The Structure of Language
Language is a system of symbols and rules used for meaningful communication.
- A language uses symbols and syntax and is meaningful and generative.
- Language is organized hierarchically from phonemes to morphemes to phrases and sentences.
- Children develop language in a set sequence of stages.
Theories of Language Acquisition
- Behaviorist B. F. Skinner strongly supported the idea that
language depends largely on environment.
- Skinner believed that people acquire language through principles of
- Critics argue the inadequacy of behaviorist explanations.
- Some cognitive neuroscientists have created neural networks that can acquire some aspects of language by encountering many examples of
language. They think children may acquire language in the same way.
Noam Chomsky is the main proponent of the importance of
biological influences on language development.
- Chomsky proposed that human brains have a language acquisition
device that allows children to acquire language easily.
- Some researchers believe that language is both biologically and
- The linguistic relativity hypothesis states that language
determines the way people think.
Today, researchers believe language influences, rather than determines,
- Two ways that people use language to influence thinking are semantic
slanting and name calling.
- People master a new language better if they begin learning it in
- Nonhuman animals can learn some aspects of language.
Language and Nonhuman Primates
- Some researchers have tried to teach apes to use language.
- Apes can communicate, but researchers are divided on whether this
communication can really be considered “learning language.”
The Structure of Cognition
Cognition involves activities such as understanding, problem solving, decision making, and being
- People use mental representations such as concepts, prototypes, and cognitive schemas when they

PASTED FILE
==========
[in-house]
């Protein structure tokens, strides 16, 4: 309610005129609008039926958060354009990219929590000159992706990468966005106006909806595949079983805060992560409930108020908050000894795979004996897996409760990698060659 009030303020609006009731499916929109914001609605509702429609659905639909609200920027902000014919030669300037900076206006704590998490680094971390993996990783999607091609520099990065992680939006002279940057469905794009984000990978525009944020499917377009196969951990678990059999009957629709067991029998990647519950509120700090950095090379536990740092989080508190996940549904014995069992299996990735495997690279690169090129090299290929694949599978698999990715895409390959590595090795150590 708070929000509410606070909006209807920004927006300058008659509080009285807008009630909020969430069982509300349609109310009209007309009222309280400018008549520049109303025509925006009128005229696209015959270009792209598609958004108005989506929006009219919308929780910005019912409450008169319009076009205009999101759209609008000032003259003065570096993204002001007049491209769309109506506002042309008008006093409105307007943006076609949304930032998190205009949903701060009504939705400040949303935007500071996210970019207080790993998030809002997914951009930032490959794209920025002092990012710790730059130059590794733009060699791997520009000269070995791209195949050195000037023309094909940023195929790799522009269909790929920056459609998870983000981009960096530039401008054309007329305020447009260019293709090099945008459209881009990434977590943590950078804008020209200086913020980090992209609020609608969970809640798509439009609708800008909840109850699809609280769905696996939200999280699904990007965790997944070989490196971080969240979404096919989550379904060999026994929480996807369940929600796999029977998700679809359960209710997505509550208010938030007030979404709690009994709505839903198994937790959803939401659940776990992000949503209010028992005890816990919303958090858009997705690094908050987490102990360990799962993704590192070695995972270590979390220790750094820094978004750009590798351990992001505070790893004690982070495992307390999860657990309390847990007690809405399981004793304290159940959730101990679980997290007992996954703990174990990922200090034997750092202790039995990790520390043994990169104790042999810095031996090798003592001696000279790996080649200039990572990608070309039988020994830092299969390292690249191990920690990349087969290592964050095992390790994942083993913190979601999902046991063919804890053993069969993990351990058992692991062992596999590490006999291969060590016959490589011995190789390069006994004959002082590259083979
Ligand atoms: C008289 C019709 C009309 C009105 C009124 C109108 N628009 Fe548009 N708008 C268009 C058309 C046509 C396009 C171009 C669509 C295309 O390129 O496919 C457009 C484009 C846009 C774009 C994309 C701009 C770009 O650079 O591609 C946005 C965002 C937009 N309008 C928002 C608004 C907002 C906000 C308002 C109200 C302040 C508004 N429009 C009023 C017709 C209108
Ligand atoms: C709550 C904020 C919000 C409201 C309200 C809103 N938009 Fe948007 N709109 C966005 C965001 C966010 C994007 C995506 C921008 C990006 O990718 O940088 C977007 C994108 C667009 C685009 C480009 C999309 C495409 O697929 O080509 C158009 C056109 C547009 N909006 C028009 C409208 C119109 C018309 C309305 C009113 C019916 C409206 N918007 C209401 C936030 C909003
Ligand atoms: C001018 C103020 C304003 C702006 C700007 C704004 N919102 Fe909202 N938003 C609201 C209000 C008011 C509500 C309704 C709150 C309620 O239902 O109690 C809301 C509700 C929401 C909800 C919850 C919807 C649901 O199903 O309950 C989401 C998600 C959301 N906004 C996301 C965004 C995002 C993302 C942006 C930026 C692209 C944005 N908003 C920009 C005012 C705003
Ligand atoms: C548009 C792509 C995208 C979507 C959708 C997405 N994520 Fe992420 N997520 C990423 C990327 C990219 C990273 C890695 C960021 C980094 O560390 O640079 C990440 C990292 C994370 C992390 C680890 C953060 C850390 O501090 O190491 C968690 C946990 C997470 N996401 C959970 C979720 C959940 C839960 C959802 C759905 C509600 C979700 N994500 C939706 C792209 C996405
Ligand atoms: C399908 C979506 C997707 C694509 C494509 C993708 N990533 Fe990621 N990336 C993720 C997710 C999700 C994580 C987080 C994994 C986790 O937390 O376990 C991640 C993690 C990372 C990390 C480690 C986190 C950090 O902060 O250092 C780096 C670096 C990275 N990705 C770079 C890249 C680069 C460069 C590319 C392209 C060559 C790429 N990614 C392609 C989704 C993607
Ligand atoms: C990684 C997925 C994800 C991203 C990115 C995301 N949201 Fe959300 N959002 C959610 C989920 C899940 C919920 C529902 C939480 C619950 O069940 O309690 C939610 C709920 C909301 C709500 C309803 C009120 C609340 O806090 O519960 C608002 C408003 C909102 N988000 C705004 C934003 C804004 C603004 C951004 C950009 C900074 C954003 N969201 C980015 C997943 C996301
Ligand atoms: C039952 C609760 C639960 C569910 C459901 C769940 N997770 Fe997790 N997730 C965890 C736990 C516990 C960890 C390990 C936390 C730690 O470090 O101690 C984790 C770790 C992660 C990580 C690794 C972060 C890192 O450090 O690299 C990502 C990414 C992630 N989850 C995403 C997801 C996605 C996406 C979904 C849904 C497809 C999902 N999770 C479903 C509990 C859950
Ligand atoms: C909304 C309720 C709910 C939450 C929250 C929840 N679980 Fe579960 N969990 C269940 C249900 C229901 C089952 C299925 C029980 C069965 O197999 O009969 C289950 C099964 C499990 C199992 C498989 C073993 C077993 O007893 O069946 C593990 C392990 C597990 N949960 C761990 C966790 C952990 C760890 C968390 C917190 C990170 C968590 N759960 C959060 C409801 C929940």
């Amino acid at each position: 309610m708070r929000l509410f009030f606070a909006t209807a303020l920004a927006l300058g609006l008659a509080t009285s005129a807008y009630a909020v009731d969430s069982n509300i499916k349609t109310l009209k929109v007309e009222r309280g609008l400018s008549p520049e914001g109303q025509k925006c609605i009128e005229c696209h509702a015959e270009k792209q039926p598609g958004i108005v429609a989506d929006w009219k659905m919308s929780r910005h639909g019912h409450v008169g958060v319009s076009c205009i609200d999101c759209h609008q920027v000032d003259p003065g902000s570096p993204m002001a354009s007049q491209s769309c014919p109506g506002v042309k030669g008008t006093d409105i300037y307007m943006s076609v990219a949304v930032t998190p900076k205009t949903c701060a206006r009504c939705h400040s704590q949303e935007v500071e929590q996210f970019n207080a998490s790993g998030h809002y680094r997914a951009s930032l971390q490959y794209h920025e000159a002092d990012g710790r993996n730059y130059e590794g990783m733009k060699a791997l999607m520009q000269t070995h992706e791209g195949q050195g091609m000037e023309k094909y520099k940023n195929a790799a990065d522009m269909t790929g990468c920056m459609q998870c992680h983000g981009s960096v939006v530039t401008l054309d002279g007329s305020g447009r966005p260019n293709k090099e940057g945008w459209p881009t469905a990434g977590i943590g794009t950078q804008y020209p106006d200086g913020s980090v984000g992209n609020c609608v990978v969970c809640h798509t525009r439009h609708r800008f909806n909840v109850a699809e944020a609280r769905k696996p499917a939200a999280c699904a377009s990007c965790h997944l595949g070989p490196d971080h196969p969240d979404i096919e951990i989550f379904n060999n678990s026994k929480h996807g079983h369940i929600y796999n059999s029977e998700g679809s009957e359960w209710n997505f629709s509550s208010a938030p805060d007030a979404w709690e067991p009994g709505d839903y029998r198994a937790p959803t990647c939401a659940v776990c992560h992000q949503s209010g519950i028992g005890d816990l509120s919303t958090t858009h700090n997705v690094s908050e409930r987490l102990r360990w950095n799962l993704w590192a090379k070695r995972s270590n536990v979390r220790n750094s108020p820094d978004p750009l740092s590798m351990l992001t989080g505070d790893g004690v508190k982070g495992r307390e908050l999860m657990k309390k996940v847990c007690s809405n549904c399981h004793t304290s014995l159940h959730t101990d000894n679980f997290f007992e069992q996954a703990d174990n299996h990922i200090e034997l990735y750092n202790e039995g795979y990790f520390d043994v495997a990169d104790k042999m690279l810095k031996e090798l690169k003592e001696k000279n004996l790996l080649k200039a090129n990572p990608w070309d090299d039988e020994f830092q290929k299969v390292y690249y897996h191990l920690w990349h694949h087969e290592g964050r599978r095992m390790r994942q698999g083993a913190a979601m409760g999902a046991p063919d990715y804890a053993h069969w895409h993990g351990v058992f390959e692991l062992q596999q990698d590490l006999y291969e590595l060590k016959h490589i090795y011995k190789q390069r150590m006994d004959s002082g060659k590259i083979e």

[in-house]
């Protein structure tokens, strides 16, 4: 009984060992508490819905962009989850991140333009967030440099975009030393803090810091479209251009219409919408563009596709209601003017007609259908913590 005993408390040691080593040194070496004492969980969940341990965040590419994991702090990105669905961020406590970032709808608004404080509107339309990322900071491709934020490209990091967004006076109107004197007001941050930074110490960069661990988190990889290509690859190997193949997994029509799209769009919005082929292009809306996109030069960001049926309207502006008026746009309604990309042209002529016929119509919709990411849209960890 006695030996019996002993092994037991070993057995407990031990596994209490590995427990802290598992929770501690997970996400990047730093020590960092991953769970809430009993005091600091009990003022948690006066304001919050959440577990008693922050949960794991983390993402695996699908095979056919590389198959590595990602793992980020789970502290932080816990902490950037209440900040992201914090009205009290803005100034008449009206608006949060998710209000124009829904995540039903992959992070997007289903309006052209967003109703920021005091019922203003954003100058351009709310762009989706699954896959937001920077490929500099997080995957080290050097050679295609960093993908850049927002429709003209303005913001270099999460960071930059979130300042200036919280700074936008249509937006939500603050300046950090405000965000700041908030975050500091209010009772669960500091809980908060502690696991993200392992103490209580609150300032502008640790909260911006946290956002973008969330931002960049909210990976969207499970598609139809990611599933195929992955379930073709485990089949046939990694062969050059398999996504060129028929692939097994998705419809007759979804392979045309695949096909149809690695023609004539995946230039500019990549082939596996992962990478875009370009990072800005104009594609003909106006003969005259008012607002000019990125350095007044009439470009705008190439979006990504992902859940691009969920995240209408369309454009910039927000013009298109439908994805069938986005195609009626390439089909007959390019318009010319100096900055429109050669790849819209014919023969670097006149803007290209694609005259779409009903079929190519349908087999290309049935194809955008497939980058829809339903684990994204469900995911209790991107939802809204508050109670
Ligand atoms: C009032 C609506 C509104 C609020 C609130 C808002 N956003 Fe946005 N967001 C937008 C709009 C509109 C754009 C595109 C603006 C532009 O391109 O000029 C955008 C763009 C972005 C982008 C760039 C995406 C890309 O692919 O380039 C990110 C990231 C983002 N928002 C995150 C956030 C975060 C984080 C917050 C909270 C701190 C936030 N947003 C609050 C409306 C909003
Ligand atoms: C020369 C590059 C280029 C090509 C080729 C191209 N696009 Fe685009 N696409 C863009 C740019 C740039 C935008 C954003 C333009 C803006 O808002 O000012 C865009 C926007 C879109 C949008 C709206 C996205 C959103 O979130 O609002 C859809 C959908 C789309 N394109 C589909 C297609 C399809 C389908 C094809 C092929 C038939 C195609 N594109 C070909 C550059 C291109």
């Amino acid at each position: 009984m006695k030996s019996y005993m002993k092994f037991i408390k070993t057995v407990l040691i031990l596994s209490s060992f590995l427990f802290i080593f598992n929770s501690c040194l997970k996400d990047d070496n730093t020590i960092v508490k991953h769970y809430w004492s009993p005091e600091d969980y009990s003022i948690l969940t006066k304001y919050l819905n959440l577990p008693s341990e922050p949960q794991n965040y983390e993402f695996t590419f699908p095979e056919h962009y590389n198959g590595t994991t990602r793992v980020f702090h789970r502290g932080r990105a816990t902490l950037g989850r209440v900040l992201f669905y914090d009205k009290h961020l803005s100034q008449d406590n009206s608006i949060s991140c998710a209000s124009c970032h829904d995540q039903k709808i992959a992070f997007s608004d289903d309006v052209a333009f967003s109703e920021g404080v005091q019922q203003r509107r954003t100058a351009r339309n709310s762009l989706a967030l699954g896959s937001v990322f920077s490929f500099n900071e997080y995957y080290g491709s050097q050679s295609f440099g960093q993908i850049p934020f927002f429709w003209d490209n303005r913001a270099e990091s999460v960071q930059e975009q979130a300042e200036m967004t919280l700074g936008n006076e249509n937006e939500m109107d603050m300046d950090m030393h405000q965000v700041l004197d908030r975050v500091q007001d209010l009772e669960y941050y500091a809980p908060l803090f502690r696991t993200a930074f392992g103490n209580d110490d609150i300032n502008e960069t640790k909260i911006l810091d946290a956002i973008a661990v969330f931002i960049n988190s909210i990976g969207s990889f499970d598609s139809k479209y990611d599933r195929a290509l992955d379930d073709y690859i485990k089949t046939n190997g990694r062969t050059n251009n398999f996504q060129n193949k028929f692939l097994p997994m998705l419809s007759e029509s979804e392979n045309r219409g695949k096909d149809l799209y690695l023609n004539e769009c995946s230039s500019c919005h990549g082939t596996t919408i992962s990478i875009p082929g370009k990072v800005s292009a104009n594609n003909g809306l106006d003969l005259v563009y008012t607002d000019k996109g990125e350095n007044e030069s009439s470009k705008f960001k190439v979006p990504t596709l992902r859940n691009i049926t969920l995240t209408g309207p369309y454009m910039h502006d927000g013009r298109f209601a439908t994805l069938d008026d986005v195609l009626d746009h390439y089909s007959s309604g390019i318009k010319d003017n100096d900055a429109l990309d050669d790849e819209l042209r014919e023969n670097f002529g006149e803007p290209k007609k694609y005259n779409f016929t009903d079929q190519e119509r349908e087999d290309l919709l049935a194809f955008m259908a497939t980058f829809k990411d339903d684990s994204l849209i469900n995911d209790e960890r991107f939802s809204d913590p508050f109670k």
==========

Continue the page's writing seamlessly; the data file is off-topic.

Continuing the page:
Theories of Cognitive Development
Jean Piaget believed that children’s cognitive skills unfold
naturally as they mature and explore their environment.
Lev Vygotsky believed that children’s sociocultural
environment plays an important role in cognitive development.
- Some researchers have shown that humans are born with some basic cognitive
Problem-solving is the active effort people make to achieve a
goal that is not easily attained.
- Three common types of problems involve inducing structure, arranging, and transformation.
- Some approaches to problem-solving are trial and error, deductive and inductive reasoning, use of algorithms and heuristics, dialectical
reasoning, creation of subgoals, use of similar
problems, and changes in the way the problems are
- Researchers have identified many obstacles to effective problem-solving,
such as focus on irrelevant information, functional
fixedness, mental set, and assumptions about
Decision-making involves weighing alternatives and choosing
Additive strategies and elimination strategies are ways of making decisions about preferences.
- Using expected value, subjective utility, the availability heuristic, and the representativeness
heuristic are all ways of making risky decisions.
- Using the representativeness heuristic can make people susceptible to biases, such as the tendency to ignore base rates and the gambler’s fallacy.
- Using the availability heuristic can make people susceptible to overestimating the improbable or underestimating the
- In an effort to minimize risk, people also make decision-making errors,
such as the overconfidence effect, the confirmation
bias, and belief perseverance.
Creativity is the ability to generate novel, useful ideas.
- Creativity is characterized by divergent, rather than convergent, thinking.
- Some characteristics of creative people are expertise, nonconformity, curiosity, persistence, and intrinsic motivation.
- People can best realize their creative potential if they are in environmental circumstances that promote creativity.